The days are long but the years are short


And so it started off like every other year, except last of course. The kids woke up a little later, even Maria did not set her alarm until 7 AM. In past years, she has gotten up as early as 4:30 in the morning to get her self prepped and ready. She’s over that this year being an upper class junior…. Mario surprised me and was ready before Maria. He acts like he doesn’t care but we know he does. At least for the first day of school. By next week, he will be sleeping in until 7:40, throwing on a pair of shorts and t-shirt, and be out of the house by 7:55 to arrive at school right at 8 am. 

Maria has been looking forward to the first day of school since she got out of her last day of school as a sophomore. She absolutely loves to be in the school building, with her friends, learning, talking to teachers. I think she also likes the set routine and regimen. For some people, going to the store to buy new clothes is what gets them excited. For Maria, it is going to the store to get a whole new set of school supplies for the beginning of the year! Mario, to the contrary, has been dreading the start of school since he got out of his seventh grade year. He readily admits that seventh grade was a piece of cake due to most of it being spent online in his PJs (and playing video games on the side while choir was being held). He waited until the last minute to purchase his one supply needed for school – calculator – to which he saw the price and said “we could buy me a new keyboard for this amount – do I really need a calculator?”

Maria is taking five AP classes this year because colleges look for rigorous classes in your junior year. She has watched hundreds of videos about this and as soon as Jon and I try to talk with her about scaling it down, she zips the conversation up. These decisions are hard for a parent. On the one hand you want your daughter to challenge herself and take rigorous courses. On the other hand, you don’t want your daughter to be anxious and overwhelmed with too much on her plate. Jon and I decided to allow her to take the courses after much advocacy on her behalf at the dinner table. She does have three weeks to be able to drop one but I am positive that she will not start to feel the stress until after that period of time. In the end, Jon and I felt that she’s a junior in HS and should have the right to make her own decisions after weighing our input. I may live to regret the decision to not put the kabash on all of those AP classes two months from now but I am hoping for the best. I’ve got to believe letting her make the ultimate decision will provide valuable lessons one way or the other:)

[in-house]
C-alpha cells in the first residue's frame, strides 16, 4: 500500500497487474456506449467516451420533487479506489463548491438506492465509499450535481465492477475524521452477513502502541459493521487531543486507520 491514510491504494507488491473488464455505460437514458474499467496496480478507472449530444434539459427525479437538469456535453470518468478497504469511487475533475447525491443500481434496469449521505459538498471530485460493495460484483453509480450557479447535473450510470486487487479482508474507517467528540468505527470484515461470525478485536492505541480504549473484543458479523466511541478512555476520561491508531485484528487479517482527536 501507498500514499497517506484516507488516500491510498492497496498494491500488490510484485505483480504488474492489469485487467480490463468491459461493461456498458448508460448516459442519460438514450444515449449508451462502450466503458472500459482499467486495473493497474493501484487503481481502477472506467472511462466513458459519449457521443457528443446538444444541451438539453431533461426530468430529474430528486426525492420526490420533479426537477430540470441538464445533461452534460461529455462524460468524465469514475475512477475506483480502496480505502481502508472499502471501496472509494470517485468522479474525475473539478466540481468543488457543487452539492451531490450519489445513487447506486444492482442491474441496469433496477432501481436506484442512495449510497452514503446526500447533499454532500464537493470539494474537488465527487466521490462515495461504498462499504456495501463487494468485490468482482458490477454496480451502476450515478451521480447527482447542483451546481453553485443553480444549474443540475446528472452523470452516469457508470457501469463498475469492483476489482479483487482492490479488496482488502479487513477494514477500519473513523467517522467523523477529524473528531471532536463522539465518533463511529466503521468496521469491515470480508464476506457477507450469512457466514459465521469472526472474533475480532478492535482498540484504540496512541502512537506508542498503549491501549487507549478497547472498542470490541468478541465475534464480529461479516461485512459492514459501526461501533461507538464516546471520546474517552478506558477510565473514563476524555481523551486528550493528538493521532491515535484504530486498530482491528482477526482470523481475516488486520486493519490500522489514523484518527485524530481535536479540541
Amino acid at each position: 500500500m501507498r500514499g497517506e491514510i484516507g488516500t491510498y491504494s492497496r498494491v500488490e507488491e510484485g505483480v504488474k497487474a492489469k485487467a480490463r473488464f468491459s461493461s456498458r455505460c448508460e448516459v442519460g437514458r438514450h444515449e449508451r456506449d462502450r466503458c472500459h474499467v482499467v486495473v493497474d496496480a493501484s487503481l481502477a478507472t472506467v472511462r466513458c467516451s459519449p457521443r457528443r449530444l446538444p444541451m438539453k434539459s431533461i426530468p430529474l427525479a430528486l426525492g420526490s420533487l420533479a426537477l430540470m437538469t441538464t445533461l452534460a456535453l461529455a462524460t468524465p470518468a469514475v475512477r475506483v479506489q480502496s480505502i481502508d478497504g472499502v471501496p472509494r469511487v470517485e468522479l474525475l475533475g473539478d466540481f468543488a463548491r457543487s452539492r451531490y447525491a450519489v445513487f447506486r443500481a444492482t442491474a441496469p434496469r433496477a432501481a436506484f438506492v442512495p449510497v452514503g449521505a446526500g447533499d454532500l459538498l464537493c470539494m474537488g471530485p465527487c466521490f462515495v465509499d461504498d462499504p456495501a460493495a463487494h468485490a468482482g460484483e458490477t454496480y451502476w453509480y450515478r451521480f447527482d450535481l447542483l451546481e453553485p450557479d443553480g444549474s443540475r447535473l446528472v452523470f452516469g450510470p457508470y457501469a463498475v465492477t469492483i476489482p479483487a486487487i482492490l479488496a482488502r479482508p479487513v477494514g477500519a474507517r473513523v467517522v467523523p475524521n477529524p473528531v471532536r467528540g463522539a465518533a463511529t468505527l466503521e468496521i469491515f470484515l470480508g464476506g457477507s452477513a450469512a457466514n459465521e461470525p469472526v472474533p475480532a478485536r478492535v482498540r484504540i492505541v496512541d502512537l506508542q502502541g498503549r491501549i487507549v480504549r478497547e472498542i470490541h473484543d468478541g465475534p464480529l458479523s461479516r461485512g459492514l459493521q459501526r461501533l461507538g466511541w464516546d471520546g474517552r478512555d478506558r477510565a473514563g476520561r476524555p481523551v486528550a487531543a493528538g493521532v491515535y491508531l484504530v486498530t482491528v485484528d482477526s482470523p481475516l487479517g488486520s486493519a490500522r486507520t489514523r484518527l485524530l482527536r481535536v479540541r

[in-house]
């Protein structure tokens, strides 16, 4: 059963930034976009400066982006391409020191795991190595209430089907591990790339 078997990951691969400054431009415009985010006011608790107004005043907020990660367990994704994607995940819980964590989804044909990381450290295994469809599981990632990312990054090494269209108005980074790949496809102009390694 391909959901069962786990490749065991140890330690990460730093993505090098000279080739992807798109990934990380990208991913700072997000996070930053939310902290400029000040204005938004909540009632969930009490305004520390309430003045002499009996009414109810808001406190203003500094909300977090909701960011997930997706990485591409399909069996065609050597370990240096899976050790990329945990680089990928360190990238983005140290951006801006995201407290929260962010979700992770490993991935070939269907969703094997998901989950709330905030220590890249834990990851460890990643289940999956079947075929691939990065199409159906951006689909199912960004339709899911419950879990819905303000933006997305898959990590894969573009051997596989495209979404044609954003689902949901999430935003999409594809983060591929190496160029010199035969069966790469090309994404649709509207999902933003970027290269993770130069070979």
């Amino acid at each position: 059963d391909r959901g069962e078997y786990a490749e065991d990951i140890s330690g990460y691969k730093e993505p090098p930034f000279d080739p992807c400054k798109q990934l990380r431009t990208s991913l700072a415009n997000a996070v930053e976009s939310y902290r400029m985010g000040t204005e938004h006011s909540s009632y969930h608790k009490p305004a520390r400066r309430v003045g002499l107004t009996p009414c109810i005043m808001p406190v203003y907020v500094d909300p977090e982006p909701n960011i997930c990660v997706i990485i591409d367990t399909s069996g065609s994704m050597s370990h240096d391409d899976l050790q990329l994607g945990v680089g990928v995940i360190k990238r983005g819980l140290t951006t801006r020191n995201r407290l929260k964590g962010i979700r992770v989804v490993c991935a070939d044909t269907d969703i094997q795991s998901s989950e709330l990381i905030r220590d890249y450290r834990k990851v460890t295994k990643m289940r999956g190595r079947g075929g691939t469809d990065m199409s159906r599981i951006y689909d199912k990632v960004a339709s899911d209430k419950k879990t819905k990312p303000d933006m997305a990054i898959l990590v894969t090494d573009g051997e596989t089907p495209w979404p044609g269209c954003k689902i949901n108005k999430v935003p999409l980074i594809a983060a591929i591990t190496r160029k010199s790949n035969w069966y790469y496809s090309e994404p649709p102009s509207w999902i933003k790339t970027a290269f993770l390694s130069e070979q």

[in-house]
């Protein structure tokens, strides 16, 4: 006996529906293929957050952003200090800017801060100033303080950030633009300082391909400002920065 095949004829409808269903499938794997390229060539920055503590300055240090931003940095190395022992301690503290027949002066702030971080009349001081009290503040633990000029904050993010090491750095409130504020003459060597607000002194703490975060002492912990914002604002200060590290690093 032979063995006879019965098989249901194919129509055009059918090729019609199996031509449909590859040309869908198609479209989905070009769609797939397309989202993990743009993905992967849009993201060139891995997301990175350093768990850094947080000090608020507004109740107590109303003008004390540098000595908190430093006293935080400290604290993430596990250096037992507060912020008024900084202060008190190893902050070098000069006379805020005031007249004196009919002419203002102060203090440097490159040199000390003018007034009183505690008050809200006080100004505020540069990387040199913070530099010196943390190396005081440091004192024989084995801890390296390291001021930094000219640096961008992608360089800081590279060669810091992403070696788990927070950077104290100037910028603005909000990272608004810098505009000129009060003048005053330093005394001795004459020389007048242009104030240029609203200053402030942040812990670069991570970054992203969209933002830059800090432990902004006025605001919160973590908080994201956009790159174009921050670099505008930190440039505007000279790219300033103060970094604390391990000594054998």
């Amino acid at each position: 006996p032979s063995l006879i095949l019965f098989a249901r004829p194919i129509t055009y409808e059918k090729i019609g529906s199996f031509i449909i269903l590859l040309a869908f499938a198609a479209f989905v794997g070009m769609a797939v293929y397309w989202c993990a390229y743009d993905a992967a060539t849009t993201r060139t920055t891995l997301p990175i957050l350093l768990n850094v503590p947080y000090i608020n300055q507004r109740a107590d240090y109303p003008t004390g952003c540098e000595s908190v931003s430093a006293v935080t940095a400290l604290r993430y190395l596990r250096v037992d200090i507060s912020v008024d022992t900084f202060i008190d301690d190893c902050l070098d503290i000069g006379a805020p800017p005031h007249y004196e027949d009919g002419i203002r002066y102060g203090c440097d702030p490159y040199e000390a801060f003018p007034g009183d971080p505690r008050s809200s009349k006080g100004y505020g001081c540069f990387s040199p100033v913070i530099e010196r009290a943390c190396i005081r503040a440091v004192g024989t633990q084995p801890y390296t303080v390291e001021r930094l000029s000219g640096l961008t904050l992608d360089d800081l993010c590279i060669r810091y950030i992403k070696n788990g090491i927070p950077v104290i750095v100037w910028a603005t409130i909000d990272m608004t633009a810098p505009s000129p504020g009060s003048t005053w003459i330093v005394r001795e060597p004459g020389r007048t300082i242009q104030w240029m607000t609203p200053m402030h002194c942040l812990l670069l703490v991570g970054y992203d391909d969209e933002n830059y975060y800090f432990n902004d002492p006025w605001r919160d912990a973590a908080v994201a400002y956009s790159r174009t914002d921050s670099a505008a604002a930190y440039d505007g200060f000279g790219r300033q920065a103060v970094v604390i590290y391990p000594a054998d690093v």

Mario readily admits that this year is going to be difficult for two reasons: he actually has to sit in school for seven hours a day, and he has much more rigorous classes than last year. His history teacher is known to be strict and require a lot of online reading. His algebra teacher gives a lot of homework as well. I am going to have to be glued to the school website to make sure he is keeping up with assignments. I am trying to have some fun with it all and re-learn US history and algebra. God knows I’ve forgotten nearly everything I learned from eighth grade so it will be fun to re-educate myself (or so I think at this point in time but two months in, I am sure I will feel differently)! 

Maria could not wait to be able to drive to school every day. I had some real heart palpitations because I am such a strong believer in getting up and moving your body in the morning. I think a walk to school opens up the mind and gets her ready for the day. That being said, I am a sucker, and let her drive. If she hadn’t been looking forward to driving her junior year ever since she was six years old, I may have came to a different decision. She refused to drive her brother, however, which was going to make me reconsider. Mario, though, didn’t seem too irritated by her decision. He wanted to bike so that he could easily get home for lunch every day. 

I posted their first day of school pictures on Facebook – I have only posted one or two pictures since Covid hit. As I stared at them on the top of the steps I couldn’t believe that he was going into eighth grade and she was only two years away from graduating high school. It is so cliché-ish, but it is so true – the days are long but the years are short. I ached to have them back to their toddler years. The only thing I could do was go back to my photo memories and look at pictures of them as little tykes. I found a picture of the two of them from the first day of school when Mario was in kindergarten and Maria in third grade. I put the pictures side-by-side and looked at them throughout the day. Little humans have turned into big humans. The nervousness of starting school has gone to the wayside and they are now used to the routine every August.  They have every ability to get to school on their own and don’t need me to walk with them and hold their hands. I know that’s a sign of good parenting – they are confident and self-reliant – but boy do I miss holding those little hands in mine.

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